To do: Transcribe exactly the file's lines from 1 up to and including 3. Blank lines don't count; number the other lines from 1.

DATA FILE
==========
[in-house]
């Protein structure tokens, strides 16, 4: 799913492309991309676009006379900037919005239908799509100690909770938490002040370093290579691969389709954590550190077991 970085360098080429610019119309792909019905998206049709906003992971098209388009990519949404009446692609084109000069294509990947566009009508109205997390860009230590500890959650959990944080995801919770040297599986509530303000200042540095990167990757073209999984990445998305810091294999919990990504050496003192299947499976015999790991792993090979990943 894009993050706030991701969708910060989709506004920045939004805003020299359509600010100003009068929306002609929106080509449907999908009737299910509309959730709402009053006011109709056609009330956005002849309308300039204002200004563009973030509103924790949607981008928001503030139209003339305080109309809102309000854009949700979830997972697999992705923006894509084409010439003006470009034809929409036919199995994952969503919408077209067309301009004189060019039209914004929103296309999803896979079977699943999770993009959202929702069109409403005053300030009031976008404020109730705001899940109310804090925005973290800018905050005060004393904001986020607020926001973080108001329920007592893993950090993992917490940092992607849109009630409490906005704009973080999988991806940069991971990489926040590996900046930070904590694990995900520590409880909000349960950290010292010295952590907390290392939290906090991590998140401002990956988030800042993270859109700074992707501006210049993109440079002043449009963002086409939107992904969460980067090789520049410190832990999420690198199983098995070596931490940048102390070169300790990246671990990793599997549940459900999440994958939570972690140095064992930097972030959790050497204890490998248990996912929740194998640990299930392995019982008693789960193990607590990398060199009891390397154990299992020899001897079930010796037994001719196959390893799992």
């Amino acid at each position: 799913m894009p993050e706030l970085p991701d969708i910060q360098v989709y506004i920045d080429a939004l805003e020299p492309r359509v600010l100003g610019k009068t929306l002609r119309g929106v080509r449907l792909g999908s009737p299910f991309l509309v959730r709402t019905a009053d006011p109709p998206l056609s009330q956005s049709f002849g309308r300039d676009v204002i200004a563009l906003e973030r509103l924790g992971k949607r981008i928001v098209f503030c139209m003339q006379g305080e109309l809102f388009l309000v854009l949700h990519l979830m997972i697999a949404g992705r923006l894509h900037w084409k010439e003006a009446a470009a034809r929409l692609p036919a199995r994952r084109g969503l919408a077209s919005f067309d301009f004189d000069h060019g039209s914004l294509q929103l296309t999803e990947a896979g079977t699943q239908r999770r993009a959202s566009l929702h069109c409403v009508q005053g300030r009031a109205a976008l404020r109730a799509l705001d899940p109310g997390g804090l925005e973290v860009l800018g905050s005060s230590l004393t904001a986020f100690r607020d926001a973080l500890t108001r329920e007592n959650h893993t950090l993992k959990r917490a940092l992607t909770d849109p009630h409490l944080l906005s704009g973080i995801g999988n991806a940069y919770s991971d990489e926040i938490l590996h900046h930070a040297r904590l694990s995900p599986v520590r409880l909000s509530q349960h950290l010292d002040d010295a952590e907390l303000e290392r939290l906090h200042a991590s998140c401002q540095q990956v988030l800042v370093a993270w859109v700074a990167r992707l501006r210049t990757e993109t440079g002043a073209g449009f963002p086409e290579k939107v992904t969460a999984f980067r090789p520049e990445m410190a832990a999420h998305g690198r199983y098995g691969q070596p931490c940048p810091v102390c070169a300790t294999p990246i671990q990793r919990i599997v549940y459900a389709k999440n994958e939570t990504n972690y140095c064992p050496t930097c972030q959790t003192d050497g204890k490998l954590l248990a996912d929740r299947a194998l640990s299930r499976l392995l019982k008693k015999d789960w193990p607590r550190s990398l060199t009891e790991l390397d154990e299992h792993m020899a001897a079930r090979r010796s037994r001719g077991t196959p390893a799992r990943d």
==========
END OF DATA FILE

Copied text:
[in-house]
């Protein structure tokens, strides 16, 4: 799913492309991309676009006379900037919005239908799509100690909770938490002040370093290579691969389709954590550190077991 970085360098080429610019119309792909019905998206049709906003992971098209388009990519949404009446692609084109000069294509990947566009009508109205997390860009230590500890959650959990944080995801919770040297599986509530303000200042540095990167990757073209999984990445998305810091294999919990990504050496003192299947499976015999790991792993090979990943 894009993050706030991701969708910060989709506004920045939004805003020299359509600010100003009068929306002609929106080509449907999908009737299910509309959730709402009053006011109709056609009330956005002849309308300039204002200004563009973030509103924790949607981008928001503030139209003339305080109309809102309000854009949700979830997972697999992705923006894509084409010439003006470009034809929409036919199995994952969503919408077209067309301009004189060019039209914004929103296309999803896979079977699943999770993009959202929702069109409403005053300030009031976008404020109730705001899940109310804090925005973290800018905050005060004393904001986020607020926001973080108001329920007592893993950090993992917490940092992607849109009630409490906005704009973080999988991806940069991971990489926040590996900046930070904590694990995900520590409880909000349960950290010292010295952590907390290392939290906090991590998140401002990956988030800042993270859109700074992707501006210049993109440079002043449009963002086409939107992904969460980067090789520049410190832990999420690198199983098995070596931490940048102390070169300790990246671990990793599997549940459900999440994958939570972690140095064992930097972030959790050497204890490998248990996912929740194998640990299930392995019982008693789960193990607590990398060199009891390397154990299992020899001897079930010796037994001719196959390893799992």
């Amino acid at each position: 799913m894009p993050e706030l970085p991701d969708i910060q360098v989709y506004i920045d080429a939004l805003e020299p492309r359509v600010l100003g610019k009068t929306l002609r119309g929106v080509r449907l792909g999908s009737p299910f991309l509309v959730r709402t019905a009053d006011p109709p998206l056609s009330q956005s049709f002849g309308r300039d676009v204002i200004a563009l906003e973030r509103l924790g992971k949607r981008i928001v098209f503030c139209m003339q006379g305080e109309l809102f388009l309000v854009l949700h990519l979830m997972i697999a949404g992705r923006l894509h900037w084409k010439e003006a009446a470009a034809r929409l692609p036919a199995r994952r084109g969503l919408a077209s919005f067309d301009f004189d000069h060019g039209s914004l294509q929103l296309t999803e990947a896979g079977t699943q239908r999770r993009a959202s566009l929702h069109c409403v009508q005053g300030r009031a109205a976008l404020r109730a799509l705001d899940p109310g997390g804090l925005e973290v860009l800018g905050s005060s230590l004393t904001a986020f100690r607020d926001a973080l500890t108001r329920e007592n959650h893993t950090l993992k959990r917490a940092l992607t909770d849109p009630h409490l944080l906005s704009g973080i995801g999988n991806a940069y919770s991971d990489e926040i938490l590996h900046h930070a040297r904590l694990s995900p599986v520590r409880l909000s509530q349960h950290l010292d002040d010295a952590e907390l303000e290392r939290l906090h200042a991590s998140c401002q540095q990956v988030l800042v370093a993270w859109v700074a990167r992707l501006r210049t990757e993109t440079g002043a073209g449009f963002p086409e290579k939107v992904t969460a999984f980067r090789p520049e990445m410190a832990a999420h998305g690198r199983y098995g691969q070596p931490c940048p810091v102390c070169a300790t294999p990246i671990q990793r919990i599997v549940y459900a389709k999440n994958e939570t990504n972690y140095c064992p050496t930097c972030q959790t003192d050497g204890k490998l954590l248990a996912d929740r299947a194998l640990s299930r499976l392995l019982k008693k015999d789960w193990p607590r550190s990398l060199t009891e790991l390397d154990e299992h792993m020899a001897a079930r090979r010796s037994r001719g077991t196959p390893a799992r990943d």